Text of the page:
Former Darien First Selectmen nominated to Department of Housing...2013 NYTIMES busing retro reports.

East Lyme Zoning Commission denies affordable housing plan
By Kimberly Drelich Day Staff Writer
Article published Jun 12, 2013

East Lyme - The Zoning Commission has unanimously voted to deny a revised application to build an affordable housing development in a light-industrial zone by Capital Drive and West Main Street in Niantic.

JAG Capital Drive LLC, the developer, had amended its application for the proposed "Rocky Neck Village" development after the commission denied the original proposal in March. The new application called for 60 units - nine fewer units than the original - and provided additional landscaping and buffer zones.

In a resolution approved at last Thursday's zoning meeting, the commission cited an exemption under state law for affordable housing applications in industrial zones in which residential uses are not allowed.

[Please read the rest of this article in the archives at THE DAY (New London, CT) website]

How's that again?
In Fairfield, the full-time director of the housing authority is paid $75.000;  Westport pays $55,000 for part-time director of the housing authority - the same person, too, according to the Westport NEWS.  Really!  There must be more to this story, such as it is a mistake?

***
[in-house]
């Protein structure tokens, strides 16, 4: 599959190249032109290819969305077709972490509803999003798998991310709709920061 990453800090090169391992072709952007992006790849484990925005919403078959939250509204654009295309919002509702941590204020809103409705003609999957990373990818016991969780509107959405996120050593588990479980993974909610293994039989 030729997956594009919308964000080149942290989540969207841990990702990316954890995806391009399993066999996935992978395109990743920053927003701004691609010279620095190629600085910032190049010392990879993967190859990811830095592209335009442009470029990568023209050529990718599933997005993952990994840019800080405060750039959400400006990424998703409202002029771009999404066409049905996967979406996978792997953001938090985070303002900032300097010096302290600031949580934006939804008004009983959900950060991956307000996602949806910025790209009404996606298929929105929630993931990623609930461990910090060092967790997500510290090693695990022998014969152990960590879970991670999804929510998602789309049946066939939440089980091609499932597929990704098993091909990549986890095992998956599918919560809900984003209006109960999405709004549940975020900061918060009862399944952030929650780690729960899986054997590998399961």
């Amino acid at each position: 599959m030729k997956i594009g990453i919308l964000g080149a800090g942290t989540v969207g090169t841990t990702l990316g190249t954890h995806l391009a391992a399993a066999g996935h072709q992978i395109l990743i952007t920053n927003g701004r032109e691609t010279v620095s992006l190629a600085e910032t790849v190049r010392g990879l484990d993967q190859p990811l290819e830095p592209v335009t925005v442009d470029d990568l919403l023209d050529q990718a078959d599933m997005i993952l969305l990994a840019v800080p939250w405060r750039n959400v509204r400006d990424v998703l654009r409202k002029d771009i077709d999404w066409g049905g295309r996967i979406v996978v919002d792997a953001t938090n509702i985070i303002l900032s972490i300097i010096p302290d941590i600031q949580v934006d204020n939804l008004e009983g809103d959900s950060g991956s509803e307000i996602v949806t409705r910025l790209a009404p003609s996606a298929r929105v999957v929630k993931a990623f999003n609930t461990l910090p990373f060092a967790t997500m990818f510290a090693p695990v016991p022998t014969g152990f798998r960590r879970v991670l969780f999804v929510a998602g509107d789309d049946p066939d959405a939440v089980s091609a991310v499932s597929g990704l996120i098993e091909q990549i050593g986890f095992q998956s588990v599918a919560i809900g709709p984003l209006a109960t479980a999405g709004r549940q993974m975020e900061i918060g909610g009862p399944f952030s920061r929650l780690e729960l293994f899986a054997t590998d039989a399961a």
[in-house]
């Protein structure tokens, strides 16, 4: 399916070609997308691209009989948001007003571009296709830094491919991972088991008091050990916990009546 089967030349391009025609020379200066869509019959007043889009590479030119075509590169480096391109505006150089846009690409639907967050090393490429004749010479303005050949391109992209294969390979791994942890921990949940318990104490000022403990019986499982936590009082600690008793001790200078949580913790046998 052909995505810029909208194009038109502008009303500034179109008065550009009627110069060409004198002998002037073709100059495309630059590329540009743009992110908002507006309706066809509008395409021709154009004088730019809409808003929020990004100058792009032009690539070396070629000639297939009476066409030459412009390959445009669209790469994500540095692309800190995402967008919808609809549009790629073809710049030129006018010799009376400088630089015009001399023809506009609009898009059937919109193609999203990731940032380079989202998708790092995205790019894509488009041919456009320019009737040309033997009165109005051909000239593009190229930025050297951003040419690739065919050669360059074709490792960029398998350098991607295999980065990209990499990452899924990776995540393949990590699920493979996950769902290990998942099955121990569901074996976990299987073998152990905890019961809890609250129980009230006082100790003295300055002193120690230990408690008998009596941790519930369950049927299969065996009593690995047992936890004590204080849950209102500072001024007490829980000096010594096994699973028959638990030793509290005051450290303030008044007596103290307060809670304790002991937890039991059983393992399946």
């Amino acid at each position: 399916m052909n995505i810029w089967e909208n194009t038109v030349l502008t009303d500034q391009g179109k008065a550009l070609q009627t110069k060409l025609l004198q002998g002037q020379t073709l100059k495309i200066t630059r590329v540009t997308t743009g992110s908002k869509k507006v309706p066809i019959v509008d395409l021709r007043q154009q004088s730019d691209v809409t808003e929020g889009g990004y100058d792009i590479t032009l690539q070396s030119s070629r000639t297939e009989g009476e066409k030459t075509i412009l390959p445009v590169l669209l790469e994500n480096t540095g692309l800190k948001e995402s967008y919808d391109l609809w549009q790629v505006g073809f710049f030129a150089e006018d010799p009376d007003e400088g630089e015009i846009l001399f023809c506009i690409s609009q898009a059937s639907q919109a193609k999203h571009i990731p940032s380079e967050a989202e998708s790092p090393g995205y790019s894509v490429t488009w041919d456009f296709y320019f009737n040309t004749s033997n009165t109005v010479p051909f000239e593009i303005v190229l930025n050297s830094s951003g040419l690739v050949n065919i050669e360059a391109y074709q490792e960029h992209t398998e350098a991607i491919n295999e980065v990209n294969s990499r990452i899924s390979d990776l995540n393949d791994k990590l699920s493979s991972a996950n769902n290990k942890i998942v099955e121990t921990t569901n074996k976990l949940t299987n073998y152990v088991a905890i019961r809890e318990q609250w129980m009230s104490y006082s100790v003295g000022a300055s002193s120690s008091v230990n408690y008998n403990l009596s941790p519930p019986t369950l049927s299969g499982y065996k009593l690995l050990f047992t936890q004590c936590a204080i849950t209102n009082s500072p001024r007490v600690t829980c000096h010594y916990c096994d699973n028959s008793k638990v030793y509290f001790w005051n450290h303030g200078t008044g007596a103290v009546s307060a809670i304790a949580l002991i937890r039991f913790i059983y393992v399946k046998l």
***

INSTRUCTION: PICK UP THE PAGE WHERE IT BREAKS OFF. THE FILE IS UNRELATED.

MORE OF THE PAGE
Malloy chooses former Darien official to oversee state's affordable housing efforts
Jacqueline Rabe Thomas, CT MIRROR
February 14, 2013

Gov. Dannel P. Malloy today nominated the former first selectman of one of the nation's wealthiest communities to oversee a new state agency dedicated to increasing Connecticut's stock of affordable housing.

Evonne M. Klein, who was the Darien's Democratic first selectman from 2003 to 2009, is governor's choice to lead the state Department of Housing, an agency authorized by the legislature last year at his request.

"Affordable housing is integral to driving economic development and growing jobs in our state," Malloy said.

[Please read the rest of this article in the archives at the CT MIRROR website]

In pictures, above, and in a table, below.

Judge dismisses lawsuit in Little League retribution case
Greenwich TIME
Updated 5:35 pm, Tuesday, April 28, 2015